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InstaMama: Katherine Ormerod

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Katherine Ormerod on healthier ways to use social media

1. Why did you set up the ‘anti-perfectionism project’, workworkwork.co? What do you hope to achieve with it?

Really I just started to feel uncomfortable with the message I was putting out there on social media personally – that life is all rewards without the hard work that goes into achieving success. I’ve always worked in aspirational industries, but there’s something so much more convincing – and total – to social media perfection and I just wanted to make sure that there was somewhere to still be having conversations about the not such great things life has in store of all of us. By featuring women who have huge followings on social media or who work in really glossy professions, I wanted to make the point that no matter what it looks like form the outside, everyone has shit to deal with in life.

2. What prompted you to write your book ‘Why Social Media is Ruining Your Life?

The same themes kept cropping up in every single one of my interviews. Feeling insecure, comparing our lives to each others, having a poor view of body image, struggling with identity and feeling that everyone else has it better. And this is from women who really do look like they’ve got it all figured out. I also really started to analyse how shitty social media had made me feel, how lonely, poor and unsuccessful at times it had made me view my clearly privileged life. As a woman in her mid 30s who really knows how things work behind the scenes, if it can impact me, it can impact anyone. At this point I started to see a huge problem and something that wasn’t really being addressed by anyone who was actually on social media. I wanted to use my influence for something more than directing people to nice shoes (although there is nothing wrong with that obviously!).

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Do you think it’s possible for a majority of social media users to use the various platforms critically and without negative impacts on their sense of self etc? Or is that wishful thinking? Do you have tips you can share with us on how to use social media?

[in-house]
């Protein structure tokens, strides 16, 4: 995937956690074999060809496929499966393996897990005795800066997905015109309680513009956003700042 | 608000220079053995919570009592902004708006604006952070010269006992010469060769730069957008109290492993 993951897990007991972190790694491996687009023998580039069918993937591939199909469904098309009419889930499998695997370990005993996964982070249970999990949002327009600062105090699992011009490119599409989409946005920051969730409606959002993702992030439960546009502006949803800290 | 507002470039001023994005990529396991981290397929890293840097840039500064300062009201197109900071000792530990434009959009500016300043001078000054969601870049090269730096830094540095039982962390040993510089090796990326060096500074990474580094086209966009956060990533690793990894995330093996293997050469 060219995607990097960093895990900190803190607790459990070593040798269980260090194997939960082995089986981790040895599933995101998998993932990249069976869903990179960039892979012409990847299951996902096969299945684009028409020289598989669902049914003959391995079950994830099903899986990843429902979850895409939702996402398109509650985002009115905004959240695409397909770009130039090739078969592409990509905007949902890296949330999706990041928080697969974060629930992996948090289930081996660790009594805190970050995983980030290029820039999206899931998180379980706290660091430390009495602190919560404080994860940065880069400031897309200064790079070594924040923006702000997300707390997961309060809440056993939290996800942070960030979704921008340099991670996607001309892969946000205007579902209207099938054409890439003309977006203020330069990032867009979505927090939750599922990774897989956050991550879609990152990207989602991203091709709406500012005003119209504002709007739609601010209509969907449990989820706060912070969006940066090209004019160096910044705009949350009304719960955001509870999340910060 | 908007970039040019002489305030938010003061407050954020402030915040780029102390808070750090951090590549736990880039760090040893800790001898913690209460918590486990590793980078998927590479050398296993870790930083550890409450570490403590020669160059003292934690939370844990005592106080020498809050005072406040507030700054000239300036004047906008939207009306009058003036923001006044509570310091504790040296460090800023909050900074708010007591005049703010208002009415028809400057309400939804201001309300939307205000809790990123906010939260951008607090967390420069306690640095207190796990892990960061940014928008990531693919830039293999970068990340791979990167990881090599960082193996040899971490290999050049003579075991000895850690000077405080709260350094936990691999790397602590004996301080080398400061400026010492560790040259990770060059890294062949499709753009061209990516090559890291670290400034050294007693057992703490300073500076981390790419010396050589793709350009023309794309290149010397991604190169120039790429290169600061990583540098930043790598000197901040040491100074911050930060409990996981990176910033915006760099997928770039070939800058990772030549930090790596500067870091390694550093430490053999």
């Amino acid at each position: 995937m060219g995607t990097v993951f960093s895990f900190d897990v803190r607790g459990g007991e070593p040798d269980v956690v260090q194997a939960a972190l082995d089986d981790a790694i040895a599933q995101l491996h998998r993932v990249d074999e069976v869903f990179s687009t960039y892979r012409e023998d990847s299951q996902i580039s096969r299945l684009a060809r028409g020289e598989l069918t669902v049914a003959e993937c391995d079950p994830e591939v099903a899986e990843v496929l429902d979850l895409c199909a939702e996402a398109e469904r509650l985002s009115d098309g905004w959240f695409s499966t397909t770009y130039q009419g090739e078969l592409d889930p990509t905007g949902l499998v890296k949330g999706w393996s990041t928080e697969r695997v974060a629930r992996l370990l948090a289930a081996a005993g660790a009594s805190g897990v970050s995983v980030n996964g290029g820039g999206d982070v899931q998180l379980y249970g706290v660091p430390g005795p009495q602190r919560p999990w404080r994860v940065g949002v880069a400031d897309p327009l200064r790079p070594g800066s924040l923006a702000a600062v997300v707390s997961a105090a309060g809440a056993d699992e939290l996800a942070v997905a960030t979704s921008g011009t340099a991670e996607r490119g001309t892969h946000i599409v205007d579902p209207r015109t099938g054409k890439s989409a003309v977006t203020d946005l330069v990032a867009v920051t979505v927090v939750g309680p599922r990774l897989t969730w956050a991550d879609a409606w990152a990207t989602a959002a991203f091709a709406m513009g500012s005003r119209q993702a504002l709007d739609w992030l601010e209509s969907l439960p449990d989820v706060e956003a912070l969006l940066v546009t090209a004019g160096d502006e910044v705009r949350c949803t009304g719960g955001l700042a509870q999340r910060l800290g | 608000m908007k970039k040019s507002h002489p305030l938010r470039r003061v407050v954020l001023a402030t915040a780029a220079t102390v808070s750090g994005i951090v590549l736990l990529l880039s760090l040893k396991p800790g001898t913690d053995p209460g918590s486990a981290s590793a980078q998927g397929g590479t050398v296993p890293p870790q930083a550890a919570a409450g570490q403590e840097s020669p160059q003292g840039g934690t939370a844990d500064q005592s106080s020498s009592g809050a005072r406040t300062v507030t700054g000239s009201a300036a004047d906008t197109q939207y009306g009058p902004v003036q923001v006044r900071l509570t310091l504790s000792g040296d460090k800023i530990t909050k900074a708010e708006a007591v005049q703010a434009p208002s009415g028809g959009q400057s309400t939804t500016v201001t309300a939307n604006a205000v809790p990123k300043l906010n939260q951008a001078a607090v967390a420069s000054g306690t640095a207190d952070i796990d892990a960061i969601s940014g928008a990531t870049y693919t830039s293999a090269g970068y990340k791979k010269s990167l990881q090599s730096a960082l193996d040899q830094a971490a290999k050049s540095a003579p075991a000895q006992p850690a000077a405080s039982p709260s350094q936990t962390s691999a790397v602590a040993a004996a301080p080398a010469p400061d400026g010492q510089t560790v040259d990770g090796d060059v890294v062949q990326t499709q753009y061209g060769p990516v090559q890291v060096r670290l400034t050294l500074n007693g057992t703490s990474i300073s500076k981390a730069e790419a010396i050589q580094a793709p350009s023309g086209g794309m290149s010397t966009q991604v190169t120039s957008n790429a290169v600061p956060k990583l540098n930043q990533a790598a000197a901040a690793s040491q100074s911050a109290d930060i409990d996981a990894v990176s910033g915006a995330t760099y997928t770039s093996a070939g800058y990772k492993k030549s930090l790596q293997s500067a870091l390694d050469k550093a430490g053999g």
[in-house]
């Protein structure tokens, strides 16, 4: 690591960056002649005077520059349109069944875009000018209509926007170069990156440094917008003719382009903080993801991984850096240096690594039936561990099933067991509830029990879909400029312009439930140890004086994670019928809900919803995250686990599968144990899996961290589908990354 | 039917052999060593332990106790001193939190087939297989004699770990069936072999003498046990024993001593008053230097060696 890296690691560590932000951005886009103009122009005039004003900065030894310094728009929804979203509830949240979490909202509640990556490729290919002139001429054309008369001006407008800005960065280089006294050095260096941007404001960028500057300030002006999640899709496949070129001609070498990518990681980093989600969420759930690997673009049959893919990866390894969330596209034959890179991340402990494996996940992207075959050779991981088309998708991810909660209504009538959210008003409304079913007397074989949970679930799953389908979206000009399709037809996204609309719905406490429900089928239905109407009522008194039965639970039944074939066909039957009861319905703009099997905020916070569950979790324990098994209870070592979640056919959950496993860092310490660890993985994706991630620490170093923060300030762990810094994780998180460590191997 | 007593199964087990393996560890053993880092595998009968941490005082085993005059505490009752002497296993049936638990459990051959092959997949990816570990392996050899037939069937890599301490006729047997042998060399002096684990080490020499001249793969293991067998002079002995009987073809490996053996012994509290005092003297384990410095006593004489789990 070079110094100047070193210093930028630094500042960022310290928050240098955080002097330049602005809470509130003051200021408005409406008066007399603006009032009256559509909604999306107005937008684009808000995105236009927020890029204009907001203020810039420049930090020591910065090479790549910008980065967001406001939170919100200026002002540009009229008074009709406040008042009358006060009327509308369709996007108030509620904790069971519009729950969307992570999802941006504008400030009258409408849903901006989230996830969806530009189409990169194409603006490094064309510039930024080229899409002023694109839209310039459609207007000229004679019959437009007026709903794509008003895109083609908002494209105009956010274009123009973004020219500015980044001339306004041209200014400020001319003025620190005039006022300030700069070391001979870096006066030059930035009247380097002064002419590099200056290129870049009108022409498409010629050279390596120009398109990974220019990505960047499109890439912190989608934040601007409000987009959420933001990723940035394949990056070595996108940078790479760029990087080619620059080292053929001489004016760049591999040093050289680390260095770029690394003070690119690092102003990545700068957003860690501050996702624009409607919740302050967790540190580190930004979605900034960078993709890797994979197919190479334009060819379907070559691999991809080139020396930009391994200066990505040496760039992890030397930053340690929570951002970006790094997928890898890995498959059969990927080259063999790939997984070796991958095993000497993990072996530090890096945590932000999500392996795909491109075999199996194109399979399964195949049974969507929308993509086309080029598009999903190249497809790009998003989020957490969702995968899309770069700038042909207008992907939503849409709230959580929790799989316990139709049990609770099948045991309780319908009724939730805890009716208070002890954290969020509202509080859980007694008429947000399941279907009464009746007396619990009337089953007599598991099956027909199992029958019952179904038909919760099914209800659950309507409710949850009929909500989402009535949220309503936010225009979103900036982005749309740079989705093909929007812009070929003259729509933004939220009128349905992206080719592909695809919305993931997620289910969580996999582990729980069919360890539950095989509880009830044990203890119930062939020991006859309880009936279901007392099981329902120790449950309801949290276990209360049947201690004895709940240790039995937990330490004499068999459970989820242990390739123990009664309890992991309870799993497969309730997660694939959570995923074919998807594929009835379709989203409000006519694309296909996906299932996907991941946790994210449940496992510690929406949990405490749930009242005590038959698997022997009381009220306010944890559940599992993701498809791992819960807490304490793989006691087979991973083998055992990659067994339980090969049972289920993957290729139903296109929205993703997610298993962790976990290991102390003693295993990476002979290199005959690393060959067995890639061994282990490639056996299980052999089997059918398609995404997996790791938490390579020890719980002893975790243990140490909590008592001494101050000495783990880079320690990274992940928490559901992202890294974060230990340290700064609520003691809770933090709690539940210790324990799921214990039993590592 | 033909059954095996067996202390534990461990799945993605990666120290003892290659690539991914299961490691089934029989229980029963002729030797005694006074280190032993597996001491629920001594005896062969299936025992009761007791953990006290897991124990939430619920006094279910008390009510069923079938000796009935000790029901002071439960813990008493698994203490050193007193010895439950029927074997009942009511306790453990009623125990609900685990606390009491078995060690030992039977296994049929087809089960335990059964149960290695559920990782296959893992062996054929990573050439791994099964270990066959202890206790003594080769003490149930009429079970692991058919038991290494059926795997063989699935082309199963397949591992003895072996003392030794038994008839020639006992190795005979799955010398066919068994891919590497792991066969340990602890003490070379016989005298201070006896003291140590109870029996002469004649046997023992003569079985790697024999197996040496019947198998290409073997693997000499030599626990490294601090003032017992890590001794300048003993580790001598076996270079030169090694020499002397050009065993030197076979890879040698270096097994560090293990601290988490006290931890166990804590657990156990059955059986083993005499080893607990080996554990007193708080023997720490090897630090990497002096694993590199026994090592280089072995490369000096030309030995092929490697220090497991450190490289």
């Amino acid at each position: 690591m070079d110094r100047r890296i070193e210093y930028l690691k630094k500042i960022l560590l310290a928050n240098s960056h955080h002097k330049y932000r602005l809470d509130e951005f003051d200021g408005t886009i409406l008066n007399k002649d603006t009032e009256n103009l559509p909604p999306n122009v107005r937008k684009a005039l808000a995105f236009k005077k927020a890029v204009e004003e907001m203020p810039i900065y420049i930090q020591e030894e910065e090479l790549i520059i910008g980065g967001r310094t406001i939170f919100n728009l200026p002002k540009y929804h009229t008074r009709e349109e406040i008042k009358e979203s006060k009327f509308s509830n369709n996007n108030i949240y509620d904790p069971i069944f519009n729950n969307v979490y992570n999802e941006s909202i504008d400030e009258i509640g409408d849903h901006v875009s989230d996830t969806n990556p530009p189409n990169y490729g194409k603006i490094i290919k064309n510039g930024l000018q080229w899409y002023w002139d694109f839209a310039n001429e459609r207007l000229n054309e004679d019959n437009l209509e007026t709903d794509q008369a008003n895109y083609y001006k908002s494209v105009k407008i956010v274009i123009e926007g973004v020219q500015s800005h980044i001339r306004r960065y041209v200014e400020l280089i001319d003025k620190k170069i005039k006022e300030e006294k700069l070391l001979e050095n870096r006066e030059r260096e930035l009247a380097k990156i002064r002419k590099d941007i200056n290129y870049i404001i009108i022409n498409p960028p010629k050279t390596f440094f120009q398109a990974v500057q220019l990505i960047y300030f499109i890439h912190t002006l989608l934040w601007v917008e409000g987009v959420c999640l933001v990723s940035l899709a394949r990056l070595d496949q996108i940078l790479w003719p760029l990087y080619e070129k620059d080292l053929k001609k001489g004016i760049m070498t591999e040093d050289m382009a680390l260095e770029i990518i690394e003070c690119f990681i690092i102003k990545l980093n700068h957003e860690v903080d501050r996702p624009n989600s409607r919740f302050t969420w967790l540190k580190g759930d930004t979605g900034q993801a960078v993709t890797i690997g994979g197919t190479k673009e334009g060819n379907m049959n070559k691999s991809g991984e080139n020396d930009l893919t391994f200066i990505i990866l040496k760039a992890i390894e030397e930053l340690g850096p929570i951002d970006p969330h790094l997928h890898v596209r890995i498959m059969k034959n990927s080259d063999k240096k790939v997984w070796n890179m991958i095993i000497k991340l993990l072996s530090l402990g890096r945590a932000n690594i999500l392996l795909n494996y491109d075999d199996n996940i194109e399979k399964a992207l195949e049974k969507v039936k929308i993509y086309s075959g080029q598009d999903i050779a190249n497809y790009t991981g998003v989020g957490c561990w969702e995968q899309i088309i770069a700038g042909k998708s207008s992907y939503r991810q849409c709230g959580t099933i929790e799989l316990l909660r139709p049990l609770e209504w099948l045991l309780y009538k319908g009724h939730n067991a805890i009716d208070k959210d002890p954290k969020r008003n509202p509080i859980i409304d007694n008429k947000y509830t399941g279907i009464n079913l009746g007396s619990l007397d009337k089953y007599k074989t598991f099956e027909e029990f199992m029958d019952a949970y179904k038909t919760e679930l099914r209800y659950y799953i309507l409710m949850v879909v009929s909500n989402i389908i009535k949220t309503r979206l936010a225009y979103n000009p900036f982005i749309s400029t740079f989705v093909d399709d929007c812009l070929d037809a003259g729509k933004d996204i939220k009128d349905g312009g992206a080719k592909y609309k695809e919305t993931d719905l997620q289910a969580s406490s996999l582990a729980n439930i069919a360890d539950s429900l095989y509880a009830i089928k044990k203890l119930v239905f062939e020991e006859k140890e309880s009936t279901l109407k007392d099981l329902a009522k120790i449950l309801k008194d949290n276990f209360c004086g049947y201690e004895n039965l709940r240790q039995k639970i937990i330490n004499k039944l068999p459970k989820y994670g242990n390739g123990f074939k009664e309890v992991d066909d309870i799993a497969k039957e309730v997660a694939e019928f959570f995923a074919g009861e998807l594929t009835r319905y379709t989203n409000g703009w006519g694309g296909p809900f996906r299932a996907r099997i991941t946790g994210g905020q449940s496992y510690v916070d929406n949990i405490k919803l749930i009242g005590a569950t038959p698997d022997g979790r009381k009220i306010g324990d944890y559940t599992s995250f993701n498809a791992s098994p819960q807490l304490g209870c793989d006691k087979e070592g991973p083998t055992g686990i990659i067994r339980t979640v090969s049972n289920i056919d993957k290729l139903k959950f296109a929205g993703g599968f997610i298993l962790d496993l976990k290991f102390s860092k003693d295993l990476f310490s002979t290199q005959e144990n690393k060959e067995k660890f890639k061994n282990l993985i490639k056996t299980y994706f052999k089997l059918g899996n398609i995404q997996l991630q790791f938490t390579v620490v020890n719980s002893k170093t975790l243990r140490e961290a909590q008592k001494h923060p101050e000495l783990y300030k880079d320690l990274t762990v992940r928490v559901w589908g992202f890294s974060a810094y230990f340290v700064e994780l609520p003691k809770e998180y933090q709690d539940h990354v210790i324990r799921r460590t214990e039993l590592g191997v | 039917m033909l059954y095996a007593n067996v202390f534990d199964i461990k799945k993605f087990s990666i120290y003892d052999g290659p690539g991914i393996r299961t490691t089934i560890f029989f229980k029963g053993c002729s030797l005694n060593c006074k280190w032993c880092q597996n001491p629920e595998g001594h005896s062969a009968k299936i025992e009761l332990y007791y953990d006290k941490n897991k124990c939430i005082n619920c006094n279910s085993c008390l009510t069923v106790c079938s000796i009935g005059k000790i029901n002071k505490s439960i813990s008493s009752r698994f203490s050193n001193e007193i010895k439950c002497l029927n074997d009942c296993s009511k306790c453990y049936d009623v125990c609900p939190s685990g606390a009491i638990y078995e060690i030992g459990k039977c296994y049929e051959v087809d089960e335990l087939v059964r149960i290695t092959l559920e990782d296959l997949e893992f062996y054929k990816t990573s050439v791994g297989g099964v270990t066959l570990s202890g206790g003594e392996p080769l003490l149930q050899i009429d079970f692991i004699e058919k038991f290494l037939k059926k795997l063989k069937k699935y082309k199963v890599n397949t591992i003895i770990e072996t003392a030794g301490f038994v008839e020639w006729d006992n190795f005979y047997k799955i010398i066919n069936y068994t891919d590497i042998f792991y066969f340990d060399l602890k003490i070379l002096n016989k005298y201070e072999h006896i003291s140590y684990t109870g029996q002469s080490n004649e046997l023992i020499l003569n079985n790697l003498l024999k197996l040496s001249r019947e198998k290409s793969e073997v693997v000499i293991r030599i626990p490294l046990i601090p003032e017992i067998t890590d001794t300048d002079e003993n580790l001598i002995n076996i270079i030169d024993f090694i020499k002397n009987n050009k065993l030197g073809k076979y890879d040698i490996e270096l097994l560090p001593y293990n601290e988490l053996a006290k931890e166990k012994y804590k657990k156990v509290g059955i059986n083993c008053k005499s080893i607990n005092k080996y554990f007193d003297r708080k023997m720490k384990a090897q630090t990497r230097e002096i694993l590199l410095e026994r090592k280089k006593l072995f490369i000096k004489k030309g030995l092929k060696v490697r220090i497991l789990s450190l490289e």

I think like everything we have a propensity to become addicted to it’s all about mindful, conscious consumption. As soon as your eyes are opened to some of the worst consequences of overuse of social media, you approach it with a different attitude. I look at everyone’s content as curated and the exclusive, top 1% of their life – not as representative of anything more than that. And I never take my phone into the bedroom – at rise and sleep times we are most vulnerable to messages and scrolling in bed can be terribly lonely. Far better to get a good night’s sleep, wake with an alarm, then go and get your phone after you’ve showered. It completely broke the cycle I’d developed of looking every few minutes at Instagram.

You’re a self-confessed ‘healthaholic’? How has your health impacted your life and has your attitude to it changed since becoming a mother?

I was very healthy – or at least very fit before I had a baby. But I had a really tough pregnancy and went from exercising 5 times a week to not being about to walk for weeks and I’ve found it really hard to rebuild my strength. I had a baby over over 4kg, so also had to take it massively easy for the first months as my recovery was really slow. I don’t take care of myself very well at all at the moment, but I guess over the past 9 months I’ve had my first baby, written a book and kept my relationship together, so something had to give!

Do you know of any other reference points online (or elsewhere) similar to your site – people and/or websites adopting the same refreshing and honest approach and seeking to demystify/flesh out the representation of lifestyle/aspiration/motherhood etc?

I love reading Lucy Sheridan’s work – she’s a comparison coach and has so many incredible, insightful things to say about life full stop. I haven’t ever read another site like mine exclusively devoted to the topic, but of course there is some wonderful content out there – The Guardian consistently covers social media culture incredibly and Refinery has some great pieces which draw the veil.

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